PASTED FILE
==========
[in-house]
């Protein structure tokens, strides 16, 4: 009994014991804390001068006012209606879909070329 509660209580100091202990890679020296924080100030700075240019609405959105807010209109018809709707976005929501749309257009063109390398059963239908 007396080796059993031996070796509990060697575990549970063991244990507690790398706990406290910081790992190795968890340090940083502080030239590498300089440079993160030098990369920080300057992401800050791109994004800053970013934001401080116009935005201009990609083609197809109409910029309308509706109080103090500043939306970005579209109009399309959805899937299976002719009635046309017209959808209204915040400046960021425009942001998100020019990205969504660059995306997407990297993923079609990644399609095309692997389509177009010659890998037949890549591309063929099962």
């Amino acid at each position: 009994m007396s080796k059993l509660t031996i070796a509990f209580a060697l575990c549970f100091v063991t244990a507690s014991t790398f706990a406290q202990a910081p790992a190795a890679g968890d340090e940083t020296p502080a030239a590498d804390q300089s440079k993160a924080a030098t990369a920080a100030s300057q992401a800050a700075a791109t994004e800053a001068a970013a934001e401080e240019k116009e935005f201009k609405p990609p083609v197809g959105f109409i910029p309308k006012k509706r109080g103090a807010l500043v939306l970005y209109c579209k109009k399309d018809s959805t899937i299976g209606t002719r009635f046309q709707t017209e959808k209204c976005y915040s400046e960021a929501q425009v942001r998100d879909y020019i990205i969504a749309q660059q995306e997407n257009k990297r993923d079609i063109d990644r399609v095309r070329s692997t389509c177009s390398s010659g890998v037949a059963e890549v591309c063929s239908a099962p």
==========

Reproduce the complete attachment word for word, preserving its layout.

[in-house]
């Protein structure tokens, strides 16, 4: 009994014991804390001068006012209606879909070329 509660209580100091202990890679020296924080100030700075240019609405959105807010209109018809709707976005929501749309257009063109390398059963239908 007396080796059993031996070796509990060697575990549970063991244990507690790398706990406290910081790992190795968890340090940083502080030239590498300089440079993160030098990369920080300057992401800050791109994004800053970013934001401080116009935005201009990609083609197809109409910029309308509706109080103090500043939306970005579209109009399309959805899937299976002719009635046309017209959808209204915040400046960021425009942001998100020019990205969504660059995306997407990297993923079609990644399609095309692997389509177009010659890998037949890549591309063929099962």
């Amino acid at each position: 009994m007396s080796k059993l509660t031996i070796a509990f209580a060697l575990c549970f100091v063991t244990a507690s014991t790398f706990a406290q202990a910081p790992a190795a890679g968890d340090e940083t020296p502080a030239a590498d804390q300089s440079k993160a924080a030098t990369a920080a100030s300057q992401a800050a700075a791109t994004e800053a001068a970013a934001e401080e240019k116009e935005f201009k609405p990609p083609v197809g959105f109409i910029p309308k006012k509706r109080g103090a807010l500043v939306l970005y209109c579209k109009k399309d018809s959805t899937i299976g209606t002719r009635f046309q709707t017209e959808k209204c976005y915040s400046e960021a929501q425009v942001r998100d879909y020019i990205i969504a749309q660059q995306e997407n257009k990297r993923d079609i063109d990644r399609v095309r070329s692997t389509c177009s390398s010659g890998v037949a059963e890549v591309c063929s239908a099962p």